Few of Delhi’s bilateral relations get as much attention as its growing engagement with Washington and none of its many global groupings generate as much political heat as the so-called Quad — the quadrilateral framework that brings India together with the US and its Asian allies, Japan and Australia.
The Quad, whose foreign ministers are meeting today in Tokyo could certainly emerge, at some point in the future, as a critical element not only for India’s foreign and security policy but also a definitive moment in the evolution of post-War Asian economic and security architectures.
Meanwhile, confusion reigns on what the Quad is and its future in India’s international relations. Sustaining that confusion is the proposition that India is abandoning its “sacred” tradition of non-alignment in favour of a military alliance with the US in order to counter the China threat. Although External Affairs Minister S Jaishankar affirmed that India will not join any alliance, the chatter on India’s impending alliance has acquired a life of its own. One way of clearing that confusion is to ask four questions.
The first question is about the nature of alliances. Although they have a negative connotation in our foreign policy discourse, alliances are very much part of statecraft and as old as war and peace. They are a means to enhance one’s power. They are about deterring or defeating one’s adversaries. They involve written (in a treaty) commitments to come to the defence of the other against a third party. Beyond the pure version, alliances come in multiple shapes and forms — they could be bilateral or multilateral, formal or informal and for the long-term or near term. How they work varies according to the distribution of power within the members of an alliance and the changing nature of the external threat.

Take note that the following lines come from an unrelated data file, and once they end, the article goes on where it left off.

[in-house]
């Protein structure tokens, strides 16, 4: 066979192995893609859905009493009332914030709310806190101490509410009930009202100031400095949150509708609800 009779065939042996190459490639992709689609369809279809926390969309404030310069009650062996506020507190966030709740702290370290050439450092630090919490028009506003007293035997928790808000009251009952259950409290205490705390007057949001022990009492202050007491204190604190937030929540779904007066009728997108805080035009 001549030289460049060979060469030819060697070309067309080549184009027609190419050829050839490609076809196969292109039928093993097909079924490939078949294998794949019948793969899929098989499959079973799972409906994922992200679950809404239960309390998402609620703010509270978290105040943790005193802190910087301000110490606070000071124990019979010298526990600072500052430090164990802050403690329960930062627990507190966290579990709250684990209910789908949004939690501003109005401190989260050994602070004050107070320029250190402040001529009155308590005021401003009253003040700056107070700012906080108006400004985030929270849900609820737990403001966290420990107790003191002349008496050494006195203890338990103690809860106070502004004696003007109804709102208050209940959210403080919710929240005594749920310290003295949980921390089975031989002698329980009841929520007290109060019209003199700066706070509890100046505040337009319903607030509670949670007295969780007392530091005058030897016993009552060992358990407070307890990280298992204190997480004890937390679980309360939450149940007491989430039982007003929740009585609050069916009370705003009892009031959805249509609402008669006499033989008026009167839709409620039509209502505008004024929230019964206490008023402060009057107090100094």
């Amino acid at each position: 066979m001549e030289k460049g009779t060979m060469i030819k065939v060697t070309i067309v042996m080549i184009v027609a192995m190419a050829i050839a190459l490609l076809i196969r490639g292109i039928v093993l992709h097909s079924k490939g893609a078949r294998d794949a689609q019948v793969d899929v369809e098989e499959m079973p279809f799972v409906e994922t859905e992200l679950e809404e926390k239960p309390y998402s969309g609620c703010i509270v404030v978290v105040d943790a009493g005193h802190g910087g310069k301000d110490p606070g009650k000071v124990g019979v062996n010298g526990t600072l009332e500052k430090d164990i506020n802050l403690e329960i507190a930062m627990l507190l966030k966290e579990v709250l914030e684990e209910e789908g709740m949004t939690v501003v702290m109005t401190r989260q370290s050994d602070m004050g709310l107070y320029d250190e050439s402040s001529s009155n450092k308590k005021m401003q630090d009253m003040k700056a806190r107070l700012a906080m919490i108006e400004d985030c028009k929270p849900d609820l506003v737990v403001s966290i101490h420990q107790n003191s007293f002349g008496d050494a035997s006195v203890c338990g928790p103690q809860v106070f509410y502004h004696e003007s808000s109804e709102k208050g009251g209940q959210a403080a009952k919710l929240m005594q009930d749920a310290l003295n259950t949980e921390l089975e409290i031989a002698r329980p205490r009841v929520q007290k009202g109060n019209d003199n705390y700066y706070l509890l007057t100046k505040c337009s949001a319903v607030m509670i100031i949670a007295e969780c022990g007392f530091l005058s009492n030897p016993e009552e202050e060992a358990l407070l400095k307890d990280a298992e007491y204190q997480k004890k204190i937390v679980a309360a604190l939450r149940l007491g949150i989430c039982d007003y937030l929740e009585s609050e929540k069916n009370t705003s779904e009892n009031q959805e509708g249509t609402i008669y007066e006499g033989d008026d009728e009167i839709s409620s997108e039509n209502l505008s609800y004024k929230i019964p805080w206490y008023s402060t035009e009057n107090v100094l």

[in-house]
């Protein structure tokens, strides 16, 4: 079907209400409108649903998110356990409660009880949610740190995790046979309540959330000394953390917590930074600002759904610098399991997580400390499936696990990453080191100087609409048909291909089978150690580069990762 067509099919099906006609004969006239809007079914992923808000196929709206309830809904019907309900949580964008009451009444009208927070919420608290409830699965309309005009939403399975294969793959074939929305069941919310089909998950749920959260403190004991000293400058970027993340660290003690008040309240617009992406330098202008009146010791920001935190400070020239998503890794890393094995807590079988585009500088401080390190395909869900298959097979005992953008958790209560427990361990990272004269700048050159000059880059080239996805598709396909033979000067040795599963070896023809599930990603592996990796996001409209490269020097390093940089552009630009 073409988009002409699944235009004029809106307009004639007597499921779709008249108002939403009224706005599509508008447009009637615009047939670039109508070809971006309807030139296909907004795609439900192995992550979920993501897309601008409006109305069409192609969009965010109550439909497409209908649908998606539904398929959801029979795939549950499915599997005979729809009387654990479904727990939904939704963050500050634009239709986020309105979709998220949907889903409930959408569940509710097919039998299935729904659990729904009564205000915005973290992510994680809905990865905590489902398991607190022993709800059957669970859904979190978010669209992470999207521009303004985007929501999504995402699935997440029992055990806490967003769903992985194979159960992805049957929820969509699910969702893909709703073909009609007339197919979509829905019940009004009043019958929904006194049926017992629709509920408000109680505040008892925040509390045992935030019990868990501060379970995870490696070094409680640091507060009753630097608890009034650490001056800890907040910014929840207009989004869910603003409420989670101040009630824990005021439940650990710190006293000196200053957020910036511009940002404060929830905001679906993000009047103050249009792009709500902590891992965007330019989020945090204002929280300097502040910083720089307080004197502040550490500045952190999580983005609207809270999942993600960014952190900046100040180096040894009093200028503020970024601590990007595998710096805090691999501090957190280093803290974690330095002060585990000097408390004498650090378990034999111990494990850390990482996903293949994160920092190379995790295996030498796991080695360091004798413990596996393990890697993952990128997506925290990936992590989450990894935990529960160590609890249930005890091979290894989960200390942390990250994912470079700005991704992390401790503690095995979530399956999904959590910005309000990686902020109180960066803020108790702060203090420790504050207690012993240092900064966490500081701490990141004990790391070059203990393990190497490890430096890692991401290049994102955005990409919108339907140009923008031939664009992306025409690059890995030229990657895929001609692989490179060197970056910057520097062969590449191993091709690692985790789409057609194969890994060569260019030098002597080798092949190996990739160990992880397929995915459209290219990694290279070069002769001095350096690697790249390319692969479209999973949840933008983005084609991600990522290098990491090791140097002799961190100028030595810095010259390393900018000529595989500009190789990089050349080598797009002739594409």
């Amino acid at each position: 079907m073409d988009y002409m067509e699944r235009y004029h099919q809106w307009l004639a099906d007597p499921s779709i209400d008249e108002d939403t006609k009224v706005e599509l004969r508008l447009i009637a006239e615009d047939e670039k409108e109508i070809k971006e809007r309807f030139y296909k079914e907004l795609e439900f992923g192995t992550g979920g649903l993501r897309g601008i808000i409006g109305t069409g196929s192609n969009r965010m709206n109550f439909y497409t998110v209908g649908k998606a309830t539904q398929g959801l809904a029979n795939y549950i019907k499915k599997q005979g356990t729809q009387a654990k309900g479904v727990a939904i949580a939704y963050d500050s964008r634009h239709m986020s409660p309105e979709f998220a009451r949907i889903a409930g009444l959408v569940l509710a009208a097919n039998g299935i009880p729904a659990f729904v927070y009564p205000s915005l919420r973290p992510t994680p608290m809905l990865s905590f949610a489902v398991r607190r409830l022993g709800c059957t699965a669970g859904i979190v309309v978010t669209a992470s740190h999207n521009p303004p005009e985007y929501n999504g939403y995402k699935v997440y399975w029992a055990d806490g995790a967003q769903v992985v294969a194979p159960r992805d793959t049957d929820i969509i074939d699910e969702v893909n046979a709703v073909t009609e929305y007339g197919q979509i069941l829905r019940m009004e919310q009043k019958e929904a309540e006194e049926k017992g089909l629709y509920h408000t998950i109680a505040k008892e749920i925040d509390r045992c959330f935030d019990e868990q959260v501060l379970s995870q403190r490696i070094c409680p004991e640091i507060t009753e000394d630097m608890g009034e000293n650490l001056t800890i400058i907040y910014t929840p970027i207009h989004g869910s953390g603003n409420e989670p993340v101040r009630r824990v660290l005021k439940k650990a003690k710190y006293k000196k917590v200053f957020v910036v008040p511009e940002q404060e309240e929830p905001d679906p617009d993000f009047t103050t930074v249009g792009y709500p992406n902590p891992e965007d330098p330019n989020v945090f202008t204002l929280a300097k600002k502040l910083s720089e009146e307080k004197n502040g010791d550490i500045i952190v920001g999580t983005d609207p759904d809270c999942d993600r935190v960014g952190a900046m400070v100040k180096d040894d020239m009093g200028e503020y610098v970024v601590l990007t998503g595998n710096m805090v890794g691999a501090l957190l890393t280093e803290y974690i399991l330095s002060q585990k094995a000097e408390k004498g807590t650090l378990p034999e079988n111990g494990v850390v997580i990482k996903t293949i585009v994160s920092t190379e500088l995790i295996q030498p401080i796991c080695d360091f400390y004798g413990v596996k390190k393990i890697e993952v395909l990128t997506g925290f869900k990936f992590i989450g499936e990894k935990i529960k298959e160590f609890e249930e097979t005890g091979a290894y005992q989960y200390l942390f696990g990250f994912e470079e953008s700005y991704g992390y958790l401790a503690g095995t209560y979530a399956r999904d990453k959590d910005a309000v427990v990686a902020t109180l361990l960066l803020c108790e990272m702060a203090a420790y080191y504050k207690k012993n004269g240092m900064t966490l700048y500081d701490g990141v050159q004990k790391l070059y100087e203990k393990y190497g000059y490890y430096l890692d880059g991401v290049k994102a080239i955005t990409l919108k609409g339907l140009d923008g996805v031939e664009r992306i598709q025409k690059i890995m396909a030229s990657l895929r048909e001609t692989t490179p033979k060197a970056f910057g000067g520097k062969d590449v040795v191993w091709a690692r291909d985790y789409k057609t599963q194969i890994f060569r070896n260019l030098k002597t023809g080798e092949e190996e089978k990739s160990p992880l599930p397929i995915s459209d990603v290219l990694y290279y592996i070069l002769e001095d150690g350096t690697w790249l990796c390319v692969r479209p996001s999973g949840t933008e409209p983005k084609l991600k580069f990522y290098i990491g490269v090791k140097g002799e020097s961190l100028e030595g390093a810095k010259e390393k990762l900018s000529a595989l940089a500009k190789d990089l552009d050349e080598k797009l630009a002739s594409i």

Alliances figure prominently in India’s ancient strategic wisdom embodied in the Mahabharata, the Panchatantra and the Arthashastra. Contemporary Indian domestic politics is always about making and unmaking alliances — between different castes and communities. Yet, when it comes to India’s foreign policy, alliances are seen as a taboo.
Part of the problem is that India’s image of alliances is frozen in the moment when India became independent. As the Western powers — the US, UK, and France — that joined Soviet Russia to defeat fascist Germany turned against Moscow after the Second World War, a newly-independent India did not want to be tied down by alliances. That notion is seen as central to Indian worldview. However, Indian diplomatic practice, as everywhere else, is different from the declared canon.
That brings us to the second question. Does India forge alliances? Contrary to conventional wisdom, India has experimented with alliances of different kinds. Let us start with the Indian nationalist movement. During the First World War, some nationalists aligned with Imperial Germany to set up the first Indian government-in-exile in Kabul. In the Second World War, Subhas Chandra Bose joined forces with Imperial Japan to set up a provisional government in Port Blair, Andaman Islands.
Jawaharlal Nehru, who unveiled the policy of non-alignment among the great powers, did not rule out alliances in a different context. When the three Himalayan Kingdoms — Bhutan, Nepal and Sikkim — turned to Delhi for protection amidst Maoist China’s advance into Tibet during 1949-50, Nehru signed security treaties with them. Nehru, who actively opposed US alliances in Asia, turned to the US for military support to cope with the Chinese aggression in 1962. Delhi desperately sought, but did not get, security guarantees from the US, UK and Soviet Russia after China tested its first nuclear weapon in 1964.
Indira Gandhi signed a security cooperation agreement with the Soviet Union in 1971 to cope with the crisis in East Pakistan. Then, as now, there was much anxiety in Delhi about India abandoning non-alignment. India also signed a similar treaty of friendship with the newly-liberated Bangladesh in 1972.
India does do alliances but the question is when, under what conditions and on what terms.